But they descended into sectarian violence as backroom talks on democratic reforms went nowhere, and hardliners in government and the opposition seized the initiative.

Government forces backed by Saudi troops crushed the month-long revolt last year. By June, when a state of emergency was lifted, 35 people had been killed.

U.S. FLEET

The island tourism and banking hub, which hosts the U.S. Fifth Fleet and is aligned with the United States and oil producer Saudi Arabia in their disputes with Iran over its nuclear program, has been in turmoil ever since.

Shi’ites clash regularly with police, while the opposition and government accused each other of rejecting dialogue.

However, Abduljalil Khalil, who heads the parliamentary caucus of the Shi’ite Wefaq party, the largest opposition faction, said three senior Wefaq figures met two weeks ago with Royal Court Minister Sheikh Khaled bin Ahmed, a powerful figure in the ruling Al-Khalifa family, at the government’s request.

Khalil said they presented the key demand of the opposition, outlined in a statement in October known as the Manama Document, for a referendum on moving towards full parliamentary democracy.

Such a move to curb the extensive powers of the ruling dynasty would be a first in the Gulf.

“He asked if we are ready for dialogue, and we said ‘yes’, but a serious and constructive one,” Khalil said.

“We presented our views on how to get out of this mess. He said they’ll get back to us … Now we are at the first anniversary of February 14, and security action has not worked. They realize they need to have a political solution.”

Asked if the opposition, which includes Shi’ite Islamists as well as Sunni and Shi’ite secularists, would agree to parties close to the government taking part, Khalil said they agreed that the government should hold separate discussions with them.

Highlighting opposition divisions, some activists criticized Wefaq for talking to a man they view as the architect of a policy of boosting Sunni population numbers by settling Pakistanis and some Arabs, a charge the government denies.

Nabeel Rajab, a prominent rights figure who has led some street protests, called the minister the “engineer of ethnic cleansing.” “This destroys any process of dialogue before it starts and shows lack of seriousness.”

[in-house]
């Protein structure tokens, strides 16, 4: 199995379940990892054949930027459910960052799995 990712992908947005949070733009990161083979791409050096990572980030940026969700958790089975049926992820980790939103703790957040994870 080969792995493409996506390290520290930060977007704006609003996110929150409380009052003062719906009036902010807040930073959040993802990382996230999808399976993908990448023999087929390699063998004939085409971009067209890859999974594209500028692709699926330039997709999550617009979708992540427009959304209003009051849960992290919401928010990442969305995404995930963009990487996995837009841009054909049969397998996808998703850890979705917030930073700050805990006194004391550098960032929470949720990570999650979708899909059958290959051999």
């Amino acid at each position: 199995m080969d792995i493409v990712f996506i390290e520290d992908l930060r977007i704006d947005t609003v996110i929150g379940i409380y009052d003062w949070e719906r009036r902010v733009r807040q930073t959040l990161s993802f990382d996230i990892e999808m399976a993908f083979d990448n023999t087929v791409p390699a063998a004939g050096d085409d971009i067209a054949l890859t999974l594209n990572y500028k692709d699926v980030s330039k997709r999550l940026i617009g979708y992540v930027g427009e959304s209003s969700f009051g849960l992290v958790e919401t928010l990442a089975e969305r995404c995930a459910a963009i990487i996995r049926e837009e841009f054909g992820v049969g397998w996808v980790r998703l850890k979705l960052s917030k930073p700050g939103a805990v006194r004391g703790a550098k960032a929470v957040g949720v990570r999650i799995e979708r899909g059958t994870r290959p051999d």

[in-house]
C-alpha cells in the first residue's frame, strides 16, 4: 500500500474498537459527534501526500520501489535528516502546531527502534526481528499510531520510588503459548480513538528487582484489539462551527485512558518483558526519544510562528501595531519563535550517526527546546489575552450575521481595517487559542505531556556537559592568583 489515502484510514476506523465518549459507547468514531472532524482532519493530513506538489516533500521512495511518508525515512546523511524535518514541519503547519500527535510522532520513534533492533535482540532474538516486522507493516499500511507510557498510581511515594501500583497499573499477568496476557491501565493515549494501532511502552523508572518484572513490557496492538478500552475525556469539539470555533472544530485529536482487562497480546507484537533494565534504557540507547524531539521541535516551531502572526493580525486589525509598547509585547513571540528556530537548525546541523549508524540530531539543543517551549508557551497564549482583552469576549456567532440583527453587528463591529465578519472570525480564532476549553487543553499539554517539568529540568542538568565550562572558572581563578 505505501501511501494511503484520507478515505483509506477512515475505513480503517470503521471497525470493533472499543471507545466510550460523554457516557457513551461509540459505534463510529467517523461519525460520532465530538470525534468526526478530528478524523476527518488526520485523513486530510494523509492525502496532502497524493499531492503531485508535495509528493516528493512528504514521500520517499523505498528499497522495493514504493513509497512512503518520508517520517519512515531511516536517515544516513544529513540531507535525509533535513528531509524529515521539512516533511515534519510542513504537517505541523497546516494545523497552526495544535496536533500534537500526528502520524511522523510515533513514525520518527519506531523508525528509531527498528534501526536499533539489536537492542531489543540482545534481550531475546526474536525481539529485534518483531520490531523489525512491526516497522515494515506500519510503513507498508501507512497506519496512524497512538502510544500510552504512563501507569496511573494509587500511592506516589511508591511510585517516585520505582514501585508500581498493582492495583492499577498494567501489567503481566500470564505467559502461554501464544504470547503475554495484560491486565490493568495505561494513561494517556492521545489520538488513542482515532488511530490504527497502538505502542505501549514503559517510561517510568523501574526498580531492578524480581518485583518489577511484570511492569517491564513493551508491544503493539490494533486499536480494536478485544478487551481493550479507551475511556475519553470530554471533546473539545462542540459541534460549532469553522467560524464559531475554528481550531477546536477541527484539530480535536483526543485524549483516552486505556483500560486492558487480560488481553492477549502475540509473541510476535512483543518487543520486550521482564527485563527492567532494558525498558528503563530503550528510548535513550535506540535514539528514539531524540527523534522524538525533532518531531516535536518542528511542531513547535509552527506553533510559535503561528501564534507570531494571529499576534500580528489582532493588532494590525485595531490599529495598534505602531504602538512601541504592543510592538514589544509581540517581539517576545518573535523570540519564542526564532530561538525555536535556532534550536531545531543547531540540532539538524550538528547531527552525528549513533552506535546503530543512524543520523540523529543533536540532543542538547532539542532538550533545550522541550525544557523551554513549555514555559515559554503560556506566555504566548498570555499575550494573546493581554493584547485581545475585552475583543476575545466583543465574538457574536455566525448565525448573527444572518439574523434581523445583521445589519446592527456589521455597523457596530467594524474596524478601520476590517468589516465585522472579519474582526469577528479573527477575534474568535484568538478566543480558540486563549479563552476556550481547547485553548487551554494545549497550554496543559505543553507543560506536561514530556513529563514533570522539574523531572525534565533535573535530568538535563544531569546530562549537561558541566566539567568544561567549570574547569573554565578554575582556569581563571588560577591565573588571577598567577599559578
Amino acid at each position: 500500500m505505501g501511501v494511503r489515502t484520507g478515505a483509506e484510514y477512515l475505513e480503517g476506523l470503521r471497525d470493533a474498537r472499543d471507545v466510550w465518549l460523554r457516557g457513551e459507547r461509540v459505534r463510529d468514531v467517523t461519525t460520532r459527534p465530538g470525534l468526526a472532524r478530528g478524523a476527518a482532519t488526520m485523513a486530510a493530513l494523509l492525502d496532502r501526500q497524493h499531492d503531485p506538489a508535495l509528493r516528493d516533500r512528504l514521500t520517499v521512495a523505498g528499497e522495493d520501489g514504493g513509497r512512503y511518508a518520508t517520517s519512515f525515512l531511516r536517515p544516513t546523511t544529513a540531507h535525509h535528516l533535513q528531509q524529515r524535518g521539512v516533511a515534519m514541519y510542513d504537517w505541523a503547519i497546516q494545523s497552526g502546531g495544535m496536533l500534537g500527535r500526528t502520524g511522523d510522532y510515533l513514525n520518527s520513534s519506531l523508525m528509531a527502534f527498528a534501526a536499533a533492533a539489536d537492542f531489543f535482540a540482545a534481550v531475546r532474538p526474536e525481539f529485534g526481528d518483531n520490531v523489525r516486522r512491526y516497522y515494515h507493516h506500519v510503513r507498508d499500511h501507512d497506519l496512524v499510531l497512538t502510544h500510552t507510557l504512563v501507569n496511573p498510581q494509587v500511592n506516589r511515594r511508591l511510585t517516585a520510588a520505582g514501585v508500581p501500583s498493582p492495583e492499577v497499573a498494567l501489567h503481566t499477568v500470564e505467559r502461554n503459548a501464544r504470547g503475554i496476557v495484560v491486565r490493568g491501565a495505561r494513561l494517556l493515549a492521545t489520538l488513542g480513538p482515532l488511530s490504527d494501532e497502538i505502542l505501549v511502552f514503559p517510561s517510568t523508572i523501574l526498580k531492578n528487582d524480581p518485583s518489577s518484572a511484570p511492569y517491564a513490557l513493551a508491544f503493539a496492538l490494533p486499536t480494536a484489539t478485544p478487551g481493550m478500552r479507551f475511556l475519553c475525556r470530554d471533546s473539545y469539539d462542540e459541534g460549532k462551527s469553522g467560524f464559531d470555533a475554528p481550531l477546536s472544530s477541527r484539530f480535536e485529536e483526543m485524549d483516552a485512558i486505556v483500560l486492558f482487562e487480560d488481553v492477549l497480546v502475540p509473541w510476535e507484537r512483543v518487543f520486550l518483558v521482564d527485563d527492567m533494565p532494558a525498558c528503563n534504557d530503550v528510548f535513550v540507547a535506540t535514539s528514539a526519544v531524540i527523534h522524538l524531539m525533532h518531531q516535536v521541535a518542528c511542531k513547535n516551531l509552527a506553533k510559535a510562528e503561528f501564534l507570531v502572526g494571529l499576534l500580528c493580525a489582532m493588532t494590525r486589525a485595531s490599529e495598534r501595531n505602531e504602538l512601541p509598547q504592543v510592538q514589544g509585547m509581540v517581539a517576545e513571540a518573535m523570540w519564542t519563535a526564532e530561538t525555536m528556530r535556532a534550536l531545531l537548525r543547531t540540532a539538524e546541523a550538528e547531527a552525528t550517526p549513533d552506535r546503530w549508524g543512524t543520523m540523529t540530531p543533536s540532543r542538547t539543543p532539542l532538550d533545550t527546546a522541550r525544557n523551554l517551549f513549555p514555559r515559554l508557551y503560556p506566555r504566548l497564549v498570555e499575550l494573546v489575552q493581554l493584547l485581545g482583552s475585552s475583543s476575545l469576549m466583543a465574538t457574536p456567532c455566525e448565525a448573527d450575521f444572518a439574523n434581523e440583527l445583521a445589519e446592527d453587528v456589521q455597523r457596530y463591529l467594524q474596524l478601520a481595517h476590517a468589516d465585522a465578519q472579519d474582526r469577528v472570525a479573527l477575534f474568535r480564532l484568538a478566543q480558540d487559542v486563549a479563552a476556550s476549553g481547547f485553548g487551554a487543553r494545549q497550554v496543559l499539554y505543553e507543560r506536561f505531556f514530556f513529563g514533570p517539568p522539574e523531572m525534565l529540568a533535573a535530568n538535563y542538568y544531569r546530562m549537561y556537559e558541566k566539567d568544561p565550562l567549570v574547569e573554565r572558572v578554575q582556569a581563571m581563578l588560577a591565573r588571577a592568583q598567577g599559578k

“How can we trust our opposition if they meet with such people? They sit with them while telling us something else,” another activist, Sayed, told Reuters. “This is why the February 14 Coalition has become so popular.”

CALL FOR RESTRAINT

Wefaq leader Sheikh Ali Salman, who confirmed the contacts at a news conference, called on protesting youths this week to avoid being dragged into violent confrontations with police.

A protester called Ahmed, 20, said he had been struck by birdshot on Tuesday during clashes with police in one of several Shi’ite districts that ring Pearl Roundabout, the hub of last year’s unrest, now home to a National Guard camp and sealed off with barbed wire.

“I threw a rock and then one of them (police) stood and shot straight at me. One of the pellets just missed my head,” he said, sitting on a mattress on the ground in visible pain.

A male nurse who helps treat activists said he had removed all but one of the pellets, pinching the skin around one wound to demonstrate that the projectile was still inside.

An Interior Ministry statement said on Tuesday rioters had been responsible for chaos and vandalism in several villages but gave no information on how many had been wounded or detained.

Spokesman Ahmed Almannai said that those who believed they had been hit by birdshot should approach the authorities to verify the nature of their injuries.

After international pressure, a commission of foreign legal experts investigated last year’s unrest and revealed systematic torture and deaths in police custody during that period.

Violence has intensified since the commission’s report in November and the overall death toll is now around 66.

Six U.S. activists who came to observe how police handled Tuesday’s anniversary protests were detained and deported.

“From early morning on February 14, it was clear that the government had called out all its forces to stop any protests. It was like a state of siege,” they said in a report.

A number of senior U.S. and British officials have been in Manama in the past week, including U.S. Assistant Secretary of State Michael Posner who called for more effort to heal Bahrain’s rifts.

One year on, Bahrain riven by political, sectarian conflict

By Andrew Hammond

MANAMA | Tue Feb 14, 2012 7:28pm GMT

(Reuters) – One year after Bahrainis, inspired by uprisings in fellow Arab countries, occupied a central public space in Manama their demands for political reform remain unmet, the economy has drawn almost to a halt and sectarian suspicion tears at the fabric of a small island with big strategic punch.

The protests began as a spontaneous movement embracing people from both the majority Shi’ite community as well as Sunnis, cutting across religious and class divides, with demands for broad political, social and economic reform.

A man is seen walking in front of barbed wires as the National Guard is seen behind it on full alert during a protest that attempted to march back to Al Farook Junction, formally known as Pearl Square, in the village of Sanabis, west of Manama, February 14, 2012. REUTERS/Hamad I Mohammed